Indigenous harvesting

The relationships that many Indigenous Peoples have with nature is founded in understandings of nature as kin. Practices such as harvesting are critical components of these relationships, as are the knowledge systems that inform these practices.  Harvesting is a practice that strongly connects people and the plants and animals that surround and live with us. Traditional harvest protocols have developed over many years, from decades to millenia, by Indigenous peoples. Culturally valued plants are closely managed by communities (Wehi 2006, Wehi 2009).  However, harvested species are increasingly under pressure as habitat loss and environmental modification alter their population viability (Wehi and Wehi 2010, Bond et al. 2019).

Access to traditional foods, and the plants and animals that are harvested to create these delicacies, has emerged as a critical issue for many communities. Our group is currently working with marae communities in Tainui to collect data on traditional food gathering, and its importance at major tribal gatherings such as poukai (Wehi and Roa 2020). We aim to help build cultural and biological sustainability, to support the maintenance of these meetings for many years to come.

Currently, habitat fragmentation and destruction are major drivers of biodiversity loss, but climate change will create further massive changes. Our group has partnered with some of Aotearoa’s most knowledgeable weavers to explore how harvesting of a culturally valued weaving plant and a key medicinal plant, in the north of New Zealand might be affected by climate change, using projected climate scenarios to estimate likely plant distribution changes and what this could mean for the communities that cherish them (Bond et al. 2019). We are now attempting to predict the environmental conditions required to maintain key phenotypic traits for kuta (Bond et al. in prep). A great joy in this collaboration has been working with Northland marae, communities, and Te Rōpū Raranga Whatu o Aotearoa.

Introduced species may be valued highly by people, despite negative impacts on native ecosystems. They might, for example, provide essential food supplies for migrating peoples, either en route or in a new environment.  Human-ecological values in relation to introduced species are drawn from our cultural perceptions and experiences (Wehi and Roa 2020). In this research, I and my collaborators tease apart some of these issues, particularly where there are strong cultural histories. Our team is currently exploring representations of introduced species, and especially plants, in oral Māori tradition.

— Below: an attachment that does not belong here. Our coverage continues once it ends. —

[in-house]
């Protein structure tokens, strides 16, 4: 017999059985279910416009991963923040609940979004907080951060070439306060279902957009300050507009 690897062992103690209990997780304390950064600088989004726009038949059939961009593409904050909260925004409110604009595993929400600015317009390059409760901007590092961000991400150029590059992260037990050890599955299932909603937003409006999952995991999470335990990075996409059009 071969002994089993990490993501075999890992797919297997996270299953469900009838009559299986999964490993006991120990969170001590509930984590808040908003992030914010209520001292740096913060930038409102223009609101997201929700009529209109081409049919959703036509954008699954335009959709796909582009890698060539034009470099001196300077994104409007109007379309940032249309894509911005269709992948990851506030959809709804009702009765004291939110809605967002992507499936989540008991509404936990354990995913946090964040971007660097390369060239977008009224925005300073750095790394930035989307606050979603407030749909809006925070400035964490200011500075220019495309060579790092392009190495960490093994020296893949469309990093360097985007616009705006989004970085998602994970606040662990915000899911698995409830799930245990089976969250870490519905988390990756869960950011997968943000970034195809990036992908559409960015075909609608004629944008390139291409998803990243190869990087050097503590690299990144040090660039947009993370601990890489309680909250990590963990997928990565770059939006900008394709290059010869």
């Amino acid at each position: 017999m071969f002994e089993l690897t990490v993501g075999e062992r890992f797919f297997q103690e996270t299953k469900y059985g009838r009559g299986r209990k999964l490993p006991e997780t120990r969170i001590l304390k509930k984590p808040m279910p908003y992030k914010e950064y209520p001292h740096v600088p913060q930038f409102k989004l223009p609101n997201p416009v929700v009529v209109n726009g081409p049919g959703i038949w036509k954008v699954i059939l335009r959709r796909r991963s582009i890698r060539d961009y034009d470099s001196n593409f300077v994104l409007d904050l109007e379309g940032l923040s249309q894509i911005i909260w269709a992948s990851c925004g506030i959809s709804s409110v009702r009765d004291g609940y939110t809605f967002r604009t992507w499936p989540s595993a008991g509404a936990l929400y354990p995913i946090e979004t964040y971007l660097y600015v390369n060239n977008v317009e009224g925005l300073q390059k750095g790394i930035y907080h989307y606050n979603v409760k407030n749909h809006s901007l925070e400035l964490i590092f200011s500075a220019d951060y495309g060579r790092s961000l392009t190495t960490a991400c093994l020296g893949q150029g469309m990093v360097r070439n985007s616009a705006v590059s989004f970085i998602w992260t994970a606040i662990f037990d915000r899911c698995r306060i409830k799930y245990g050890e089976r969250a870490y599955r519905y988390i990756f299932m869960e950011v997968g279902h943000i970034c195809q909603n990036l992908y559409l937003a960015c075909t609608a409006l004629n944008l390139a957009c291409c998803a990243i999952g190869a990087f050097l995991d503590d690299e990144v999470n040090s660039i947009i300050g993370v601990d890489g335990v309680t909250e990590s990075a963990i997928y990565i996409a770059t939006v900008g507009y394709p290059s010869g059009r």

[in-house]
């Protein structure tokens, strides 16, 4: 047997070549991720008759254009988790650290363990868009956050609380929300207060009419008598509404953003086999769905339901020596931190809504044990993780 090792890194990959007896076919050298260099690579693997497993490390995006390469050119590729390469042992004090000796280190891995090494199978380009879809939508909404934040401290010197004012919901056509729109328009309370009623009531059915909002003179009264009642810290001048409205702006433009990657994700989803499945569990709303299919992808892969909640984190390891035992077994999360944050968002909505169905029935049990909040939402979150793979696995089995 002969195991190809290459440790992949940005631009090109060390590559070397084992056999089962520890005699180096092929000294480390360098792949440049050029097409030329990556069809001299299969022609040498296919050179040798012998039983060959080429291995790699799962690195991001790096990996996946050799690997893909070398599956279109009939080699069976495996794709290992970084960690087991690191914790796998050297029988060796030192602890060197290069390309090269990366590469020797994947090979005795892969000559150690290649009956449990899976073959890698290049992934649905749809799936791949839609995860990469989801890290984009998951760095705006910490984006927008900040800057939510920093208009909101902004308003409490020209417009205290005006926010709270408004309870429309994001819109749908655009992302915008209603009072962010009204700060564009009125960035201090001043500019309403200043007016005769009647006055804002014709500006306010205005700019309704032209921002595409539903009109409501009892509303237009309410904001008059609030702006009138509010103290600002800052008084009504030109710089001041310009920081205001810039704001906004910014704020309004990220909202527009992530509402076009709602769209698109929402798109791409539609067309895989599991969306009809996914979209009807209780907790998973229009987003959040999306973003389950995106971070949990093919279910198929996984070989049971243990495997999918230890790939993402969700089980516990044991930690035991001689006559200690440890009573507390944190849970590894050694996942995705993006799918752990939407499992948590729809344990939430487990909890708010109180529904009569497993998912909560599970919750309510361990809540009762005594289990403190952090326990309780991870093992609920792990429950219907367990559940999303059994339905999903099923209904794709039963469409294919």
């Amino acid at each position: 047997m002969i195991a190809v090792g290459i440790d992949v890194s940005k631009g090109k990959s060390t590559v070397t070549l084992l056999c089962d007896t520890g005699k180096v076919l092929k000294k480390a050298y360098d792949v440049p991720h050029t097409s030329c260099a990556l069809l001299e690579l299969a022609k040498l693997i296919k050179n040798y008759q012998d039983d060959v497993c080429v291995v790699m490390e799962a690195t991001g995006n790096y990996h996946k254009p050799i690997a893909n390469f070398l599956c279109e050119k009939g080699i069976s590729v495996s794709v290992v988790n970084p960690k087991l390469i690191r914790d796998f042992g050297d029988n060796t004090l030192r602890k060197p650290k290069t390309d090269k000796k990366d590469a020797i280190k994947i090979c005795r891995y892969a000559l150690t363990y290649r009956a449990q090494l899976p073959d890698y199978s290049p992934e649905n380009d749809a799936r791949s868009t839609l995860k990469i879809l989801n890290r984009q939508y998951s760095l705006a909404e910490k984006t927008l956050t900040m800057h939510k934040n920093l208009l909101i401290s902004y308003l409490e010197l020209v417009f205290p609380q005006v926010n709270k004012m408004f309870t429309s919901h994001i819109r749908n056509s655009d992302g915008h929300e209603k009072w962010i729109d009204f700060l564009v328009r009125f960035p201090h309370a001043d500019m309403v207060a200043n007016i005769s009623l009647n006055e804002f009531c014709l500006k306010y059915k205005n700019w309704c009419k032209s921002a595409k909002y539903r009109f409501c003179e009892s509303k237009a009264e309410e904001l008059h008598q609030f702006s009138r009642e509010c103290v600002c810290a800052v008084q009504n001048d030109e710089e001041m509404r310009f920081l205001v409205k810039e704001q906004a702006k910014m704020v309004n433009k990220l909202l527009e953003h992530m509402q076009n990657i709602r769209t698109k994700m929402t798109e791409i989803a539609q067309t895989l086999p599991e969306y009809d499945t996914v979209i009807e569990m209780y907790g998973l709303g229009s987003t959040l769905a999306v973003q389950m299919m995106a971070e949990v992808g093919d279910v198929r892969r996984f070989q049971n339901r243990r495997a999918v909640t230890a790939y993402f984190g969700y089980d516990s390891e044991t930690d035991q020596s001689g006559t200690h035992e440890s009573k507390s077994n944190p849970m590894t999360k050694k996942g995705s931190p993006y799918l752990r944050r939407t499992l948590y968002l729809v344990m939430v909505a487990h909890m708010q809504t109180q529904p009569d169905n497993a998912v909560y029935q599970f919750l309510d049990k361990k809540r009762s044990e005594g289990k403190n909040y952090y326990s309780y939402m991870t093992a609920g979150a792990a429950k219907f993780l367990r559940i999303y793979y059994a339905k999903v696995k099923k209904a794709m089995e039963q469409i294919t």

In other work, we are also considering how social justice interacts with environmental action to get rid of introduced species. One of these species is the Pacific rat or kiore (Rattus exulans). In New Zealand, kiore are now largely restricted to offshore islands, and although it can survive in a range of habitats, it also enjoys commensal habitat (Ricardo et al. 2020).

Researchers from our group are collaborating with Ngāti Wai to assess how traditional indicators of harvesting can combine with modern stock assessment methods to guide sustainable harvest yields of kiore. Kiore are traditionally harvested for food and fur in New Zealand, but are now restricted in distribution. By combining traditional indicators with modern population simulation tools incorporating the current ecological context, we aim to support harvest regimes that both increase mean annual offtake and population security over the longer term to best meet the management goals and responsibilities of the Indigenous guardians (Monks et al. submitted).

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